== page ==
Section 438.242 Health information systems. Each MCO must have a health information system that collects, analyzes, integrates, and reports data and can support all of the federal requirements relating to Medicaid managed care. The system must provide information on areas including, but not limited to, utilization, claims, grievances and appeals, and disenrollments for other than loss of Medicaid eligibility. MCO systems must work with state Medicaid information systems and collect and report data on enrollee and provider characteristics as specified by the state, and on all services furnished to enrollees through an encounter data system or other methods as may be specified by the state.
Section 438.330 Quality assessment and performance improvement program. Each MCO must establish and implement an ongoing comprehensive quality assessment and performance improvement program for the services it furnishes to its enrollees.
Section 438.332 State review of the accreditation status of MCOs. Each MCO must inform the state whether it has been accredited by a private independent accrediting entity.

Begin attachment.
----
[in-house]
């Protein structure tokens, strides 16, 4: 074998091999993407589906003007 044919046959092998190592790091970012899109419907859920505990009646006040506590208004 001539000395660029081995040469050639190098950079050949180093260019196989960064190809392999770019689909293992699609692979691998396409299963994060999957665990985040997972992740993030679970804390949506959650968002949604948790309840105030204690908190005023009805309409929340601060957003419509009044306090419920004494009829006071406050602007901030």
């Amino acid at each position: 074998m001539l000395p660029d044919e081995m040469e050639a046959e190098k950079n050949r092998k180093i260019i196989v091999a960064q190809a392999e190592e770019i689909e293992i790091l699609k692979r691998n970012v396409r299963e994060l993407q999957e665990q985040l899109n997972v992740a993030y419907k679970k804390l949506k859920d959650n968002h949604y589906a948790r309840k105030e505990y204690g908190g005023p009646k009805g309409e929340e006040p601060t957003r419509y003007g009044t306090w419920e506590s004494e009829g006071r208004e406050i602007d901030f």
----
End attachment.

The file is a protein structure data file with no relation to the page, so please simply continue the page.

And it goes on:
Section 438.608 Program integrity requirements under the contract. Each MCO must implement and maintain arrangements or procedures that are designed to detect and prevent fraud, waste, and abuse. This includes ensuring that all network providers are enrolled with the state as Medicaid providers consistent with the provider disclosure, screening and enrollment requirements. Each MCO must also provide written disclosure of any prohibited affiliation and information on ownership and control.
Section 438.726 State plan requirement. Contracts with MCOs must provide that payments provided for under the contract will be denied for new enrollees when, and for so long as, payment for those enrollees is denied by CMS under Section 438.730(e).
Notes: CMS is Centers for Medicare & Medicaid Services. HIO is health insurance organization. MCO is managed care organization. PAHP is prepaid ambulatory health plan. PCCM is primary care case management. PIHP is prepaid inpatient health plan.
Source: 42 CFR 438

State contracts with MCOs typically include many state- and program-specific provisions in addition to the minimum federally required provisions. These may address various operational and financial areas, including:

  • Network development and maintenance
  • Care management and coordination
  • Customer service and member education
  • Quality standards and reporting
  • Data collection and reporting
  • Monitoring and evaluation
  • Provider payment
  • Program integrity
  • Corrective action
  • Payment incentives and withholds